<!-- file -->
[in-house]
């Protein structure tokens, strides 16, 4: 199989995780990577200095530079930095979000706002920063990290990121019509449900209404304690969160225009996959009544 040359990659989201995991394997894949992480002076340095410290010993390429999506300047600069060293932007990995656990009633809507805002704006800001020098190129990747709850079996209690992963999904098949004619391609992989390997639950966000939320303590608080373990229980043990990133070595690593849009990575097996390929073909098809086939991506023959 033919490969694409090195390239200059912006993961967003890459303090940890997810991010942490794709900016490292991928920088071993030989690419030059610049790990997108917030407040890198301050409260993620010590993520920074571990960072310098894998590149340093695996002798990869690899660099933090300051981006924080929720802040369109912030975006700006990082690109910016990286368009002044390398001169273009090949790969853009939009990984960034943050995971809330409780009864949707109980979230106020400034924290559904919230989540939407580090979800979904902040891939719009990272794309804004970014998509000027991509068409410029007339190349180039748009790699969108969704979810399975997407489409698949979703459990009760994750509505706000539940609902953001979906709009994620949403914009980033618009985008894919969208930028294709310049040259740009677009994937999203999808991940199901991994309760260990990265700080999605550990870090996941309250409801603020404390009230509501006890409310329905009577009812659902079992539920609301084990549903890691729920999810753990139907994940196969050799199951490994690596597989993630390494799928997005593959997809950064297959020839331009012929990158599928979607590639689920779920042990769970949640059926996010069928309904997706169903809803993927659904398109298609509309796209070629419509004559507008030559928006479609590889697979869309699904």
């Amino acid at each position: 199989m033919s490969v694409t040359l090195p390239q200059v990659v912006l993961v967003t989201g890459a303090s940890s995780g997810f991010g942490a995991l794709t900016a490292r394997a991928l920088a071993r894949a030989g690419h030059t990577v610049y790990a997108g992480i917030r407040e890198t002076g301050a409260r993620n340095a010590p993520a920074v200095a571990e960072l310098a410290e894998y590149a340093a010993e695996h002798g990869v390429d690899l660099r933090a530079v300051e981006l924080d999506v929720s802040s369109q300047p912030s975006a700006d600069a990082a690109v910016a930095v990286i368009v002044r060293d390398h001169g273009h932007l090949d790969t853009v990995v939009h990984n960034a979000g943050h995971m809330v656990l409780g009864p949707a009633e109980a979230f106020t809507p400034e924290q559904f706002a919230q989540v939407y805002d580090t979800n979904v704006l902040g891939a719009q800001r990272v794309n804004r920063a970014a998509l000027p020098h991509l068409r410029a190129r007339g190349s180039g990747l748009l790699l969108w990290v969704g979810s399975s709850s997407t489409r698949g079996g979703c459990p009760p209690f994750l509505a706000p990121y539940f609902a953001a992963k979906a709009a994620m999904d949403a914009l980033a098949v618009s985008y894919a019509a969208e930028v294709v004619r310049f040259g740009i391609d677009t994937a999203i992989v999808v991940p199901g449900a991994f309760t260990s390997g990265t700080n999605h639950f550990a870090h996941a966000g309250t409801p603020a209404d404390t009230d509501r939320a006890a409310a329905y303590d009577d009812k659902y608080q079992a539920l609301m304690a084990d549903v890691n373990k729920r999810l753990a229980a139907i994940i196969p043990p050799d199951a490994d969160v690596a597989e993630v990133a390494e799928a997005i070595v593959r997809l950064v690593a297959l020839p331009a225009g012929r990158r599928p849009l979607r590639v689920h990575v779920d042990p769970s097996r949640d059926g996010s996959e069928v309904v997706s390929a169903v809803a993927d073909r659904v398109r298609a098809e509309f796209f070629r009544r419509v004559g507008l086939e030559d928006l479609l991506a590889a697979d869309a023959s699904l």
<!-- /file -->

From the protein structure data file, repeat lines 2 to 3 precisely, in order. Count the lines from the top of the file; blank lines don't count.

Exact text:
């Protein structure tokens, strides 16, 4: 199989995780990577200095530079930095979000706002920063990290990121019509449900209404304690969160225009996959009544 040359990659989201995991394997894949992480002076340095410290010993390429999506300047600069060293932007990995656990009633809507805002704006800001020098190129990747709850079996209690992963999904098949004619391609992989390997639950966000939320303590608080373990229980043990990133070595690593849009990575097996390929073909098809086939991506023959 033919490969694409090195390239200059912006993961967003890459303090940890997810991010942490794709900016490292991928920088071993030989690419030059610049790990997108917030407040890198301050409260993620010590993520920074571990960072310098894998590149340093695996002798990869690899660099933090300051981006924080929720802040369109912030975006700006990082690109910016990286368009002044390398001169273009090949790969853009939009990984960034943050995971809330409780009864949707109980979230106020400034924290559904919230989540939407580090979800979904902040891939719009990272794309804004970014998509000027991509068409410029007339190349180039748009790699969108969704979810399975997407489409698949979703459990009760994750509505706000539940609902953001979906709009994620949403914009980033618009985008894919969208930028294709310049040259740009677009994937999203999808991940199901991994309760260990990265700080999605550990870090996941309250409801603020404390009230509501006890409310329905009577009812659902079992539920609301084990549903890691729920999810753990139907994940196969050799199951490994690596597989993630390494799928997005593959997809950064297959020839331009012929990158599928979607590639689920779920042990769970949640059926996010069928309904997706169903809803993927659904398109298609509309796209070629419509004559507008030559928006479609590889697979869309699904």
């Amino acid at each position: 199989m033919s490969v694409t040359l090195p390239q200059v990659v912006l993961v967003t989201g890459a303090s940890s995780g997810f991010g942490a995991l794709t900016a490292r394997a991928l920088a071993r894949a030989g690419h030059t990577v610049y790990a997108g992480i917030r407040e890198t002076g301050a409260r993620n340095a010590p993520a920074v200095a571990e960072l310098a410290e894998y590149a340093a010993e695996h002798g990869v390429d690899l660099r933090a530079v300051e981006l924080d999506v929720s802040s369109q300047p912030s975006a700006d600069a990082a690109v910016a930095v990286i368009v002044r060293d390398h001169g273009h932007l090949d790969t853009v990995v939009h990984n960034a979000g943050h995971m809330v656990l409780g009864p949707a009633e109980a979230f106020t809507p400034e924290q559904f706002a919230q989540v939407y805002d580090t979800n979904v704006l902040g891939a719009q800001r990272v794309n804004r920063a970014a998509l000027p020098h991509l068409r410029a190129r007339g190349s180039g990747l748009l790699l969108w990290v969704g979810s399975s709850s997407t489409r698949g079996g979703c459990p009760p209690f994750l509505a706000p990121y539940f609902a953001a992963k979906a709009a994620m999904d949403a914009l980033a098949v618009s985008y894919a019509a969208e930028v294709v004619r310049f040259g740009i391609d677009t994937a999203i992989v999808v991940p199901g449900a991994f309760t260990s390997g990265t700080n999605h639950f550990a870090h996941a966000g309250t409801p603020a209404d404390t009230d509501r939320a006890a409310a329905y303590d009577d009812k659902y608080q079992a539920l609301m304690a084990d549903v890691n373990k729920r999810l753990a229980a139907i994940i196969p043990p050799d199951a490994d969160v690596a597989e993630v990133a390494e799928a997005i070595v593959r997809l950064v690593a297959l020839p331009a225009g012929r990158r599928p849009l979607r590639v689920h990575v779920d042990p769970s097996r949640d059926g996010s996959e069928v309904v997706s390929a169903v809803a993927d073909r659904v398109r298609a098809e509309f796209f070629r009544r419509v004559g507008l086939e030559d928006l479609l991506a590889a697979d869309a023959s699904l």